Welcome to a new week, dear Readers! Well, it’s Monday…and if your household is anything like mine, things are busy on Mondays. We usually like to do something easy for supper, and we try to avoid eating out when we can. Which prompts this blog entry where I ask you all for your participation! Yay…I love audience participation!
I would love to hear simple weeknight supper ideas from my readers! Please chime in with your favorite one or two easy meals (We’ll call them Fast Favorites!) that you fix for your family on nights when you cannot spend forever in the kitchen! If you have a blog, please leave that link, and I will update the entry with everyone’s meal ideas and link back to you as well!
Here is one of my family’s Fast Favorites…Nicolas calls it “The Orange Soup That Mom Makes”. It is more appropriately entitled, “The Orange Soup that Tom Thumb Makes to Help Mom Look Good in the Kitchen on Busy Nights”!
This is our family’s favorite tomato basil bisque…..the version that Tom Thumb sells is SO thick and SO strong-tasting that we prefer it with some additions. It tastes better and stretches further!
Pour two of these (24 oz each, bought in the deli section of TomThumb/Randalls):
into a nice-sized saucepan.
Re-use your empty soup container by filling it to the brim with this:
or whatever % milk you have on hand. I usually use a mixture of regular or fat-free half and half plus 1% milk.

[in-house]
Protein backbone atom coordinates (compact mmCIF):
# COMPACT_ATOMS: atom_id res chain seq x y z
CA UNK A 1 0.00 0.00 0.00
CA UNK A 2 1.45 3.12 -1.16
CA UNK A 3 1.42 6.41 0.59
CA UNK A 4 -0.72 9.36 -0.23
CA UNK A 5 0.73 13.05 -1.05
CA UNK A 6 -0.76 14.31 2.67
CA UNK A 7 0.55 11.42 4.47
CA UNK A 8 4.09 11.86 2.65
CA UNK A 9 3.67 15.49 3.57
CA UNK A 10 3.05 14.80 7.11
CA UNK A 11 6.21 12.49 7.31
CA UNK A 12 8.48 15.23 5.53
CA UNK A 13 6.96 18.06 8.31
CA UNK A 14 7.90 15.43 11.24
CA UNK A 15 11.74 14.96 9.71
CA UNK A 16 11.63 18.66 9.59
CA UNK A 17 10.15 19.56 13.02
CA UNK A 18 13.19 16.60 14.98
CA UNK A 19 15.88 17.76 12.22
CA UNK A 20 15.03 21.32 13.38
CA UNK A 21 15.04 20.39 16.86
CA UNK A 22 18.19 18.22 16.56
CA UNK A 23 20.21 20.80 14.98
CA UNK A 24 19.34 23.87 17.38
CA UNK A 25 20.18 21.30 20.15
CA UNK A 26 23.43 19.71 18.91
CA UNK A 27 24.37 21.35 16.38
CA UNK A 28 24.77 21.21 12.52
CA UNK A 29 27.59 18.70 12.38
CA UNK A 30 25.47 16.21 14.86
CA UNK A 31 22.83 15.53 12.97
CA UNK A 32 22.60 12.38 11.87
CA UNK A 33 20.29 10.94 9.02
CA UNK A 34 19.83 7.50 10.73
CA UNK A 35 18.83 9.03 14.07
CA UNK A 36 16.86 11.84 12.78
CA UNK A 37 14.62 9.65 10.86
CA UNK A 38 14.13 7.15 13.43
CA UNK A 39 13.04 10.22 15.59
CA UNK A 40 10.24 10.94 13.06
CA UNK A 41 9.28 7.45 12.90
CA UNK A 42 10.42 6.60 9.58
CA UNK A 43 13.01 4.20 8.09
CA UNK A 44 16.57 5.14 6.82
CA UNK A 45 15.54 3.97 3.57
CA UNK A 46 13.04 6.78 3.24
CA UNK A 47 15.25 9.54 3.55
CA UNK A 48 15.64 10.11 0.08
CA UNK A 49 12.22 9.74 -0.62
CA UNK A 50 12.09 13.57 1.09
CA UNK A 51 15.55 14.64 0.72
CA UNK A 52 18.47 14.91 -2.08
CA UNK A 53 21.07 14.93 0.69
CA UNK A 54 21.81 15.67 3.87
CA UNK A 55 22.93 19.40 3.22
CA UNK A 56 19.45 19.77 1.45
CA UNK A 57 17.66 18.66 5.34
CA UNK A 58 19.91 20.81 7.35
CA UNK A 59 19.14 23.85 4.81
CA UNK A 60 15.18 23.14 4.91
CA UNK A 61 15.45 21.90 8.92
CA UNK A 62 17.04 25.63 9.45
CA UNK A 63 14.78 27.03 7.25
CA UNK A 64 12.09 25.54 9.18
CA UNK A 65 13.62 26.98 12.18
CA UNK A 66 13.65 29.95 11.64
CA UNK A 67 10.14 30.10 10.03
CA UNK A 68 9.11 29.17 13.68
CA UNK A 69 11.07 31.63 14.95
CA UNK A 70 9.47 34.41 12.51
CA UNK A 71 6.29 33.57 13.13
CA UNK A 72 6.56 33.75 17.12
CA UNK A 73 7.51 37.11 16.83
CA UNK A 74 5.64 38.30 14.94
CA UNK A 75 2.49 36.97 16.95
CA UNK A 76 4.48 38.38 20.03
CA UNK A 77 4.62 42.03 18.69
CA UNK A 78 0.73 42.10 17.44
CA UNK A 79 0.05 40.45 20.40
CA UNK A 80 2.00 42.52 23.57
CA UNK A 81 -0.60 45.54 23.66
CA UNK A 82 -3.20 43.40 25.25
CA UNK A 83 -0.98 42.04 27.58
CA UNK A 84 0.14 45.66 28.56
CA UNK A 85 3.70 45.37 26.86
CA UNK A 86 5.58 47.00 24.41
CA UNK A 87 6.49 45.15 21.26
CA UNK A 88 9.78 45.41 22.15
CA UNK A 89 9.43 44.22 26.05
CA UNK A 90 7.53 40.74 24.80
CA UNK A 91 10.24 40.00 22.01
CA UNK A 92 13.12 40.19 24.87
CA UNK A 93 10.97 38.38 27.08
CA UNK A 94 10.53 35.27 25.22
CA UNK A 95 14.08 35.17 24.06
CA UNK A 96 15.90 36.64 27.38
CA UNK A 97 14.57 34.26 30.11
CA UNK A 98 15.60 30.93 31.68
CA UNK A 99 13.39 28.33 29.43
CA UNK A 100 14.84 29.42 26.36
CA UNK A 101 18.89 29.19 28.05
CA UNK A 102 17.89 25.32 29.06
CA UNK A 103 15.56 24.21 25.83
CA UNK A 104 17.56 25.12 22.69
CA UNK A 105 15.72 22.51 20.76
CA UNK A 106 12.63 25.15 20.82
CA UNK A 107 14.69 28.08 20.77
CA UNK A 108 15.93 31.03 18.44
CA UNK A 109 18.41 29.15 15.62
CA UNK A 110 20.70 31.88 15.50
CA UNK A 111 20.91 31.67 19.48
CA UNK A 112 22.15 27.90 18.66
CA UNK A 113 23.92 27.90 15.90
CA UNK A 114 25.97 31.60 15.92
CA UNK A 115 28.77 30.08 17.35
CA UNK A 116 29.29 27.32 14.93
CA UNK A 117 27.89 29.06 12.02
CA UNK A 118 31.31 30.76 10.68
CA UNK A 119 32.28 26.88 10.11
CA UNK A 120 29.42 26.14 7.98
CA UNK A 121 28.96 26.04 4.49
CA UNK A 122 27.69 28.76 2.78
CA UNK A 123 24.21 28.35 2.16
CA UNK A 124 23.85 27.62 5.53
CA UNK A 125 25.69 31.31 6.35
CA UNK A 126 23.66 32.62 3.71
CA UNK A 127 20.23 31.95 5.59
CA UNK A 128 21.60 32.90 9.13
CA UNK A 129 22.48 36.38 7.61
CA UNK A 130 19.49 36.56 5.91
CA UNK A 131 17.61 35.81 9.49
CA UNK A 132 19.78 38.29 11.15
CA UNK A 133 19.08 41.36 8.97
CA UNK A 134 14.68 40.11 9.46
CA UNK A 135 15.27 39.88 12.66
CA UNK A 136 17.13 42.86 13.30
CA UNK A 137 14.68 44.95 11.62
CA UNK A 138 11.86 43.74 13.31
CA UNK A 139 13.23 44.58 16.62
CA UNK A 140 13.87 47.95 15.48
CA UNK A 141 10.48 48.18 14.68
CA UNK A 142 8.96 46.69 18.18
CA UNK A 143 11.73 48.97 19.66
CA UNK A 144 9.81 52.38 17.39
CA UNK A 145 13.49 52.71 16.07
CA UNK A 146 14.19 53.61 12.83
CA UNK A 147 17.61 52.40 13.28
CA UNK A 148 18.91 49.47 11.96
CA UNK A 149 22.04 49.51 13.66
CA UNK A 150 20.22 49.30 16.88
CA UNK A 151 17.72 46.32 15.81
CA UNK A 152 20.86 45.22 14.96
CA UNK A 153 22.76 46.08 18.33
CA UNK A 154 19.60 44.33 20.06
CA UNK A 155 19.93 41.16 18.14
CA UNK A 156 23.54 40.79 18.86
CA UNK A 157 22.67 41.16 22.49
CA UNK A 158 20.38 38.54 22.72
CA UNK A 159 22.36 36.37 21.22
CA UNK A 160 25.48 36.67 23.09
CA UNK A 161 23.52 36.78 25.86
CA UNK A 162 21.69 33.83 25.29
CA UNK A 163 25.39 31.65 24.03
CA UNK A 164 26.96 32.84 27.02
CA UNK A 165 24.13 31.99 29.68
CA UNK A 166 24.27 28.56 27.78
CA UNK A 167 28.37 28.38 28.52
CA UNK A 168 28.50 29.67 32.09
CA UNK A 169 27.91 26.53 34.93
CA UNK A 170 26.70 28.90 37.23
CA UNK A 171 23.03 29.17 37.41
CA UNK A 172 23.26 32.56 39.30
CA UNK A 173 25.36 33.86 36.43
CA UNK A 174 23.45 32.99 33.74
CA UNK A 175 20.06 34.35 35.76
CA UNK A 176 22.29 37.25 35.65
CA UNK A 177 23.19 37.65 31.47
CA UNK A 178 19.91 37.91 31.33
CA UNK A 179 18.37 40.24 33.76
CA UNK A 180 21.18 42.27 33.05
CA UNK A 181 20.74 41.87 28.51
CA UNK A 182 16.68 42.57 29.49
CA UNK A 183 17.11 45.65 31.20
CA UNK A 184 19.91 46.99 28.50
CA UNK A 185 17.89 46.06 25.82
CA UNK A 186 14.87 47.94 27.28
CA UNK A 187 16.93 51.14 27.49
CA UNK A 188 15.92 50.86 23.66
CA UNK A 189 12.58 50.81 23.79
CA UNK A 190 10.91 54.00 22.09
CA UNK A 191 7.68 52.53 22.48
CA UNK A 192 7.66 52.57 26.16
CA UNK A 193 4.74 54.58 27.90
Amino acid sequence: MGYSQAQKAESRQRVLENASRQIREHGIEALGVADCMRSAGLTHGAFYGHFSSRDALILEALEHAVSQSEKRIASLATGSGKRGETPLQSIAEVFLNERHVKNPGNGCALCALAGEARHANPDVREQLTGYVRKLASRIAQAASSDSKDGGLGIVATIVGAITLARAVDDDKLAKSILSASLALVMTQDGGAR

Add the 24oz. of milk mixture to your pan.
Re-use your container again by filling it with 24oz. of this:
Stir into your pan.
Those of you who know me well are aware that I will use any excuse to add wine to what I am cooking. This soup is no exception. If you have a few ounces of a white wine close at hand, toss some in to your soup…you won’t be sorry. Stir the mixture, heating till close to boiling…and you are done!
Serve with this (I usually use Costco’s delicious sourdough loaf):
And some fresh fruit and/or a salad.
And……Voila! You have a meal worthy of La Madeleine!
(But….before you “Bon Appetit”, please chime in with one or two of your own Fast Favorites! I am looking forward to all your great ideas! Thanks!)
then take my advice and just SKIP this bloggy entry, m’kay friends?
You’d think on the Sabbath I’d have something uplifting and spiritually encouraging to share with you. Not today, readers, so sorry!
This morning I stayed home from church with a little boy whose tummy hurt him. After spending some time with him, I turned my attentions to tidying up a bit. That’s when I remembered those pillar candles and the hurricanes which still needed to be cleaned out.